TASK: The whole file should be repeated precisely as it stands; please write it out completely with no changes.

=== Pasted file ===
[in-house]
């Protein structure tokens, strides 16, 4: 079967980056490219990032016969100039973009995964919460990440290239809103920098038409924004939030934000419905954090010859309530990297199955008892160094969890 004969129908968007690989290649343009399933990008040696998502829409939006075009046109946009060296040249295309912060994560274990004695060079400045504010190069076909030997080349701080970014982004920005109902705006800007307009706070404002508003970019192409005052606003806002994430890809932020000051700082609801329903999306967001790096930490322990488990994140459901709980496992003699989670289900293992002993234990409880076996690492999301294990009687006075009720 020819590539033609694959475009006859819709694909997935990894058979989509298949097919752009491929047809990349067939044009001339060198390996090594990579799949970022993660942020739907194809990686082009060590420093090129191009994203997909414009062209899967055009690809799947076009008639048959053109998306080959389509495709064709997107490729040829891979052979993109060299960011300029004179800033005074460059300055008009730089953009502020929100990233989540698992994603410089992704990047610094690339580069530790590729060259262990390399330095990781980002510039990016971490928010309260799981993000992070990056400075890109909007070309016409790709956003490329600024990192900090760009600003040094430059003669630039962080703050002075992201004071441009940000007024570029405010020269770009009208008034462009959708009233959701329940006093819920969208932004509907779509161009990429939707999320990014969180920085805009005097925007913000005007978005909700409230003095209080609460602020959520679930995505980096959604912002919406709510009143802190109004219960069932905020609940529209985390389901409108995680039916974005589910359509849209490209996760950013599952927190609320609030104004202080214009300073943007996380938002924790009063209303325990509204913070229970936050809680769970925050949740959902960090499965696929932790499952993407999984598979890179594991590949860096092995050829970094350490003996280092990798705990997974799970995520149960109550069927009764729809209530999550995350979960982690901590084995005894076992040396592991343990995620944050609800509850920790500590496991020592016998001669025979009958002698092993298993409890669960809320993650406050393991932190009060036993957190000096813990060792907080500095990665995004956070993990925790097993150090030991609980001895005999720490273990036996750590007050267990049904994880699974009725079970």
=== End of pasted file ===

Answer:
[in-house]
């Protein structure tokens, strides 16, 4: 079967980056490219990032016969100039973009995964919460990440290239809103920098038409924004939030934000419905954090010859309530990297199955008892160094969890 004969129908968007690989290649343009399933990008040696998502829409939006075009046109946009060296040249295309912060994560274990004695060079400045504010190069076909030997080349701080970014982004920005109902705006800007307009706070404002508003970019192409005052606003806002994430890809932020000051700082609801329903999306967001790096930490322990488990994140459901709980496992003699989670289900293992002993234990409880076996690492999301294990009687006075009720 020819590539033609694959475009006859819709694909997935990894058979989509298949097919752009491929047809990349067939044009001339060198390996090594990579799949970022993660942020739907194809990686082009060590420093090129191009994203997909414009062209899967055009690809799947076009008639048959053109998306080959389509495709064709997107490729040829891979052979993109060299960011300029004179800033005074460059300055008009730089953009502020929100990233989540698992994603410089992704990047610094690339580069530790590729060259262990390399330095990781980002510039990016971490928010309260799981993000992070990056400075890109909007070309016409790709956003490329600024990192900090760009600003040094430059003669630039962080703050002075992201004071441009940000007024570029405010020269770009009208008034462009959708009233959701329940006093819920969208932004509907779509161009990429939707999320990014969180920085805009005097925007913000005007978005909700409230003095209080609460602020959520679930995505980096959604912002919406709510009143802190109004219960069932905020609940529209985390389901409108995680039916974005589910359509849209490209996760950013599952927190609320609030104004202080214009300073943007996380938002924790009063209303325990509204913070229970936050809680769970925050949740959902960090499965696929932790499952993407999984598979890179594991590949860096092995050829970094350490003996280092990798705990997974799970995520149960109550069927009764729809209530999550995350979960982690901590084995005894076992040396592991343990995620944050609800509850920790500590496991020592016998001669025979009958002698092993298993409890669960809320993650406050393991932190009060036993957190000096813990060792907080500095990665995004956070993990925790097993150090030991609980001895005999720490273990036996750590007050267990049904994880699974009725079970």